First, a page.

Dersleri yüzünden oldukça stresli bir ruh haline sikiş hikayeleri bürünüp özel matematik dersinden önce rahatlayabilmek için amatör pornolar kendisini yatak odasına kapatan genç adam telefonundan porno resimleri açtığı porno filmini keyifle seyir ederek yatağını mobil porno okşar ruh dinlendirici olduğunu iddia ettikleri özel sex resim bir masaj salonunda çalışan genç masör hem sağlık hem de huzur sikiş için gelip masaj yaptıracak olan kadını gördüğünde porn nutku tutulur tüm gün boyu seksi lezbiyenleri sikiş dikizleyerek onları en savunmasız anlarında fotoğraflayan azılı erkek lavaboya geçerek fotoğraflara bakıp koca yarağını keyifle okşamaya başlar


Why are Psychiatric Disorders in Children Becoming More and More Common? | OMICS International
ISSN: 1522-4821
International Journal of Emergency Mental Health and Human Resilience
Make the best use of Scientific Research and information from our 700+ peer reviewed, Open Access Journals that operates with the help of 50,000+ Editorial Board Members and esteemed reviewers and 1000+ Scientific associations in Medical, Clinical, Pharmaceutical, Engineering, Technology and Management Fields.
Meet Inspiring Speakers and Experts at our 3000+ Global Conferenceseries Events with over 600+ Conferences, 1200+ Symposiums and 1200+ Workshops on Medical, Pharma, Engineering, Science, Technology and Business

Why are Psychiatric Disorders in Children Becoming More and More Common?

Reiner Buchhorn

Clinic for Pediatrics, Caritas Krankenhaus Bad Mergentheim, Germany

Visit for more related articles at International Journal of Emergency Mental Health and Human Resilience


In the last decades, an increase of new paediatric problems requiring medical care like eating disorders, behavioural and attention problems has been observed. Based on the hypothesis that mental illness is accompanied by autonomic dysfunction, we compared measurements of heart rate variability (HRV) in Holter ECG's from children with attention deficit/hyperactivity disorder (ADHD) with those of healthy children and a historical control from 1997. Method: We analysed the HRV parameters SDNN, rMSSD and pNN50 from 24 hours Holter ECG from children (mean age 10.8 years) with ADHD before or during medical therapy with methylphenidate (MPH). These values were compared with aged matched healthy children. Results: Compared to healthy controls ADHD children with and without MPH treatment showed significantly higher mean heart rates, lower pNN50 and lower RMSSD. pNN50 and RMSSD values of healthy children are lower compared to the historical control group from 1997. Conclusion: Compared to healthy children the peak of parasympathic activity measured by the HRV values pNN50 and RMSSD in early adolescence was reduced in children with ADHD. Compared to a historical control these values are also reduced in healthy children. A reduced vagal activity will - within the meaning of W. Porges polyvagal theory - have consequences on the social and emotional development of children. Moreover this observation may have consequences for an enhanced cardiovascular risk.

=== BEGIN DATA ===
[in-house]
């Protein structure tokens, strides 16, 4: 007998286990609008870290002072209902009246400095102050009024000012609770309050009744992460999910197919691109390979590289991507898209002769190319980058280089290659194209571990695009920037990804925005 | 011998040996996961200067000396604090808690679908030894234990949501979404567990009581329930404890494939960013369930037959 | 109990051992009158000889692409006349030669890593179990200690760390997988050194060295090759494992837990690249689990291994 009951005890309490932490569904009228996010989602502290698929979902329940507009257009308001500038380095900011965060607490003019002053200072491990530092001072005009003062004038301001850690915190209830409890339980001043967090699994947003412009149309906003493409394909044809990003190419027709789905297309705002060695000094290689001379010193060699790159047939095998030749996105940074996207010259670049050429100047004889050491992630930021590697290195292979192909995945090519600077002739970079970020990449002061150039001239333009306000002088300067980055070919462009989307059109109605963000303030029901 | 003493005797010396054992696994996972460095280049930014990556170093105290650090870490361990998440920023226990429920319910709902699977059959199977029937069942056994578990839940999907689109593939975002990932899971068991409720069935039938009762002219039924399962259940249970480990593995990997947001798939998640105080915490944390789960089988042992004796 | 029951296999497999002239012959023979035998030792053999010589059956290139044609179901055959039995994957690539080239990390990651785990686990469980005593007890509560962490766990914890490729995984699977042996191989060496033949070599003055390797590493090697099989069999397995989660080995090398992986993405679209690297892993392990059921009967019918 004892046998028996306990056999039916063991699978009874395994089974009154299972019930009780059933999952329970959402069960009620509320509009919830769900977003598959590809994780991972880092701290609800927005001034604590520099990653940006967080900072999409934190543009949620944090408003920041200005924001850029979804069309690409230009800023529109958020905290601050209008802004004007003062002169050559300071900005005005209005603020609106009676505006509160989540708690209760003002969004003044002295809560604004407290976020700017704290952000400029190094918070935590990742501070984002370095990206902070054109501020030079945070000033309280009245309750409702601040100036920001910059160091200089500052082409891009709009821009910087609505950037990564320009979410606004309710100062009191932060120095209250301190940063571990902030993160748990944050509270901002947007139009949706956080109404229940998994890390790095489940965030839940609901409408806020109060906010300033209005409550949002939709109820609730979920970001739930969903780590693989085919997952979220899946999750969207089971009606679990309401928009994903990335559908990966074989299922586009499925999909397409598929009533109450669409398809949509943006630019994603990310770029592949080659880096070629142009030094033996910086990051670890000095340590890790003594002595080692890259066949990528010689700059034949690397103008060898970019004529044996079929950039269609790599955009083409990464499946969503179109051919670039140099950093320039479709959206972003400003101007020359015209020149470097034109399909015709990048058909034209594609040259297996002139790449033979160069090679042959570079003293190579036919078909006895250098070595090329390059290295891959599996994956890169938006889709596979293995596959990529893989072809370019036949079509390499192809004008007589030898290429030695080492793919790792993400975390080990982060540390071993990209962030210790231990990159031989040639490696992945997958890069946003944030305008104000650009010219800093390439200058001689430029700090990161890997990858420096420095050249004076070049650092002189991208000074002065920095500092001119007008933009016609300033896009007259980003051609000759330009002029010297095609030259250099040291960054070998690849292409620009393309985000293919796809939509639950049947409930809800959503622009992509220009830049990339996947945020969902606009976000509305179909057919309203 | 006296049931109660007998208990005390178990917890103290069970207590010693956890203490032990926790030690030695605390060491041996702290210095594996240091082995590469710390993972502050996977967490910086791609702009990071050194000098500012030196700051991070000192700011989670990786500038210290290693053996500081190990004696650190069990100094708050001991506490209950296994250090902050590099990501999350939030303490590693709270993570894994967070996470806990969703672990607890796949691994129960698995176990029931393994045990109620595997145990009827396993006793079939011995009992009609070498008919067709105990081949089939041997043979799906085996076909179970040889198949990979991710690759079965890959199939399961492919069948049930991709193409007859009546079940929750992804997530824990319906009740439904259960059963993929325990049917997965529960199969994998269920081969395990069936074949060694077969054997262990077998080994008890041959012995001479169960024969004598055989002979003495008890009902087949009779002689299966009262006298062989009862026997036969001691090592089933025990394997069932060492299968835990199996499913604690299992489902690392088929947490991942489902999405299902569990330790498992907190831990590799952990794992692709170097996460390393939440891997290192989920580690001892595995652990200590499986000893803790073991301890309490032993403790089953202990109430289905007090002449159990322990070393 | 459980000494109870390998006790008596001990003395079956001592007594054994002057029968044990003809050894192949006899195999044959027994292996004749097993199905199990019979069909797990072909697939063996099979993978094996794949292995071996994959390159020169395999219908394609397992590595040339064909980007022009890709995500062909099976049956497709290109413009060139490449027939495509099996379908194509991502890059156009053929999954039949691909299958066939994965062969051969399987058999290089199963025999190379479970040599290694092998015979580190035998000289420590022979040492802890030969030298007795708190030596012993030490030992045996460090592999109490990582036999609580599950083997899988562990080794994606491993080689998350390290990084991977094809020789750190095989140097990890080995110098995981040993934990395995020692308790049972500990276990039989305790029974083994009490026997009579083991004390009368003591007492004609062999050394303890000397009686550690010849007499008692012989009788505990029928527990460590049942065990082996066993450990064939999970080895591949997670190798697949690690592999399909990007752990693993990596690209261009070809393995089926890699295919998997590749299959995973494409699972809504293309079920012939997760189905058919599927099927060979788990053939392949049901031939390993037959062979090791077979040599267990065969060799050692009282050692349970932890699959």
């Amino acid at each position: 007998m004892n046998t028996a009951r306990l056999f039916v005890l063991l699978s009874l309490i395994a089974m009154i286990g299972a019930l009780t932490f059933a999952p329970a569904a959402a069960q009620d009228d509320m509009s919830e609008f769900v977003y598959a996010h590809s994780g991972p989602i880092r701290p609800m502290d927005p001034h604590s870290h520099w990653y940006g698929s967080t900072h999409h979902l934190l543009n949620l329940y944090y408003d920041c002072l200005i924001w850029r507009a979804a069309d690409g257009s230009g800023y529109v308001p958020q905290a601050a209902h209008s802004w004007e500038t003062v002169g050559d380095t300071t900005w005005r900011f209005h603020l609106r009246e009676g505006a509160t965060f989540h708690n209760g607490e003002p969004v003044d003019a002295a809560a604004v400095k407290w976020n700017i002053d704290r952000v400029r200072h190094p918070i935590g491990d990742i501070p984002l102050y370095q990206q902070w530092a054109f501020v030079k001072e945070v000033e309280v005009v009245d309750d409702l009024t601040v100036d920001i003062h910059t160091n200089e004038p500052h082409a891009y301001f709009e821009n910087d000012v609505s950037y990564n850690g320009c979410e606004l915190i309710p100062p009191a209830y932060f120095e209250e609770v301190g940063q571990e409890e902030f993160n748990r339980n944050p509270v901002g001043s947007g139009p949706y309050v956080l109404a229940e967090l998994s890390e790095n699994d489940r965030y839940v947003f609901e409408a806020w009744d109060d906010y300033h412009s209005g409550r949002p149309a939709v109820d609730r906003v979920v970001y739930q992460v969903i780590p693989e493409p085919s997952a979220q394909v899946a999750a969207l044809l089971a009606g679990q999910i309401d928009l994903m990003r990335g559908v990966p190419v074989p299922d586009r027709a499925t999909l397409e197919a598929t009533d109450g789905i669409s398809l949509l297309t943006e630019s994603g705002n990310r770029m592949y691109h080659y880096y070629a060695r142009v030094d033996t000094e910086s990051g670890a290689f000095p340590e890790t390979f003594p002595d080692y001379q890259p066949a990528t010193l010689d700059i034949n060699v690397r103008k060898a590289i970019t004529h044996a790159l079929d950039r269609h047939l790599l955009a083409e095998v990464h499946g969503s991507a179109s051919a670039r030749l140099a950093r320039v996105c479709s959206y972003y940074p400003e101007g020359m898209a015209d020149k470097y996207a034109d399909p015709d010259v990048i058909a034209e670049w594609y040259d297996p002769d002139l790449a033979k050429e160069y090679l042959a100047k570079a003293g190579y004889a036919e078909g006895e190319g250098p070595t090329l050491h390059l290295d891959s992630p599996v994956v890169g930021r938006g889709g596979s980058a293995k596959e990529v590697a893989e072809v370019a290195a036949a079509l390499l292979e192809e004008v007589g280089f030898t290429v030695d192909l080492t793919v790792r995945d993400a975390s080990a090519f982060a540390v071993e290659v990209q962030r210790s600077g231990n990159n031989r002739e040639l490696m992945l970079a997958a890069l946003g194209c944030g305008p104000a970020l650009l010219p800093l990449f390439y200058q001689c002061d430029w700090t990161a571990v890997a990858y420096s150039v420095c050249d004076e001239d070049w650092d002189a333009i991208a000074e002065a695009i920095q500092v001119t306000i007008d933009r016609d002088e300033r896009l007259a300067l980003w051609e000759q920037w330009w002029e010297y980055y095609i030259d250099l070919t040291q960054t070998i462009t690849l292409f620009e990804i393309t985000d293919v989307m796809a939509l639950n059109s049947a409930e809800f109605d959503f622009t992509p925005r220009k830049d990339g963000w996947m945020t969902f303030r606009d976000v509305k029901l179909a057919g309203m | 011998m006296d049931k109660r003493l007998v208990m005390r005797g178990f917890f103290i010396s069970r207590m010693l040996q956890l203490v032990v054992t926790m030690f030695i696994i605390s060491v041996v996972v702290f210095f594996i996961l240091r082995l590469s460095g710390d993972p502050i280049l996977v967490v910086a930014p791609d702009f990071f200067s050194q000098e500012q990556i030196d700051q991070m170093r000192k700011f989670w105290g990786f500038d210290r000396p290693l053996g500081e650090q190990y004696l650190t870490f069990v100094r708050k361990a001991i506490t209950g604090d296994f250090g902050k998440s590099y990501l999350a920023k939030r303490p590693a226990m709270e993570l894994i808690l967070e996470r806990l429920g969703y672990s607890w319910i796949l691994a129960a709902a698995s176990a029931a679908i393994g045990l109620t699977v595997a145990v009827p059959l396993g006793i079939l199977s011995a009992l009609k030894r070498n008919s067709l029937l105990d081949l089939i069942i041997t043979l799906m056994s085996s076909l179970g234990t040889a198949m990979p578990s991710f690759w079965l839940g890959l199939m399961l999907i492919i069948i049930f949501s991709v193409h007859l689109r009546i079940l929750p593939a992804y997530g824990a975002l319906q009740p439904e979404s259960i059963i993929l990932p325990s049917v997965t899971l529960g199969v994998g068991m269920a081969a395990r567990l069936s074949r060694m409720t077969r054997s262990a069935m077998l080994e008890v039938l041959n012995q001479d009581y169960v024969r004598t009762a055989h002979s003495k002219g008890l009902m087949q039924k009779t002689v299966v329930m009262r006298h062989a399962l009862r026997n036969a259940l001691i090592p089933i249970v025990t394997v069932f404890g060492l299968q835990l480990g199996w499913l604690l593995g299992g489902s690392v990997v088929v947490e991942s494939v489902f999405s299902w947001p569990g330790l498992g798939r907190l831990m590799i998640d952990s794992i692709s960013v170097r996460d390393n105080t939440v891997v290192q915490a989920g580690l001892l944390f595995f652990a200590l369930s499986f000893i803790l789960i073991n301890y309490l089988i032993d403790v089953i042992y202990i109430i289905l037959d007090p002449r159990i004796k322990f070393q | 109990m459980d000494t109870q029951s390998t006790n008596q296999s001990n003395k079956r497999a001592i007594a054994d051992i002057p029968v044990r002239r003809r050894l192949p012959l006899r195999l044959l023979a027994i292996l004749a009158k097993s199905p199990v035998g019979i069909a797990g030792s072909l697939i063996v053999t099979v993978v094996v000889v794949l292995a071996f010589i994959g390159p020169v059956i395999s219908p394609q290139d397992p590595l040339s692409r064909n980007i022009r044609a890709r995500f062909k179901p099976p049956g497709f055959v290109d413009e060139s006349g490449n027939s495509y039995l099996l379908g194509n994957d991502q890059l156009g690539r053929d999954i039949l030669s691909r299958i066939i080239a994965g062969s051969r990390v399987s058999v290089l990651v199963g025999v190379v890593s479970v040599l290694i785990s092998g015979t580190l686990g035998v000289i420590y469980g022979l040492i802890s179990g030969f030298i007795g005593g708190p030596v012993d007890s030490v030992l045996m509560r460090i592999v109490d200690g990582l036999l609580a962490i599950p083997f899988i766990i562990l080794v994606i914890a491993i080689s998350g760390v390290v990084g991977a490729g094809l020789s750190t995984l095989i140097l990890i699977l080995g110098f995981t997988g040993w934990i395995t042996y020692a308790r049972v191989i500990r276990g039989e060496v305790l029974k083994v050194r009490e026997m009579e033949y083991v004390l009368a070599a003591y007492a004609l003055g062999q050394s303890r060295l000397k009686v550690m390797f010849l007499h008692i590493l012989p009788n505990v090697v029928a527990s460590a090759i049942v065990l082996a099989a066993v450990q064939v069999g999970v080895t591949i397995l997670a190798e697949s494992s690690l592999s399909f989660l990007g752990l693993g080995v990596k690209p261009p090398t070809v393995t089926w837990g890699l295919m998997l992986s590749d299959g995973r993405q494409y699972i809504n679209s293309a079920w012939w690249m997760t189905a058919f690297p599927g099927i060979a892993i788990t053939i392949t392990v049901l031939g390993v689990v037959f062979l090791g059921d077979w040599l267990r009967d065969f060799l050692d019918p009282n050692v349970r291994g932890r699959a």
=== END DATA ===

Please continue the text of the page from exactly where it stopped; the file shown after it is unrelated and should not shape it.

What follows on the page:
Autonomic dysfunction, heart rate variability, attention deficit/hyperactivity disorder, cardiovascular risk


Why are psychiatric disorders in children becoming more and more common? This question haunts us pediatricians as well as many teachers not forgetting the affected parents.

Epidemiologic data, such as the number of admitted children and adolescents with psychiatric disorders as reported by the Statistics Center of Baden Wuerttemberg, Germany or the prescriptions of the psycho-active drug Methylphenidate (MPH) through the public health system show that this is not a subjective impression (Figure 1). A view on the diagnoses over 10 years depicts an increase of emotional and neurotic disorders in in-patients and a rise of attention deficit syndrome with and without hyperactivity (ADHD) cases treated with methyphenidate seen among out-patients. An American study from the Center of Disease Control clearly showed a comparable increase of ADHD cases by 21.8% between the years of 2007 and 2010 (Akinbami, Liu, Pastor et al., 2011).


Figure 1: Inpatient Cases of Child and Adolescent Psychiatry and live births according the data of the Statistics Center of Baden Württemberg, Germany. Number of daily dosages according insurance data Germany.

However, the society shows little reaction to this “epidemic” of pediatric psychiatric disorders. It only comes to an emotional pro and contra discussion on the drug therapy of ADHD.

Choice Of An Appropriate Pathophysiologic Model

Why do experts hesitate to further investigate the causes of this increase in pediatric psychiatric cases in our modern industrialized society? In my opinion, this is mainly a methodological problem of most sociological studies. The “epidemic” of pediatric psychiatric disorders coincides with current demographic change and globalization. This implies that many influencing factors have simultaneously evolved and the scientist finds plausible arguments for a certain thesis leaning on his ideological background. In addition to that, finding an answer using methods of modern molecular genetics is unlikely as such a drastic genetic change within 10 to 20 years is not plausible. The attempt to explain the rise of psychiatric disorders as a result of an infection, nutrition or electromagnetic waves has repeatedly failed.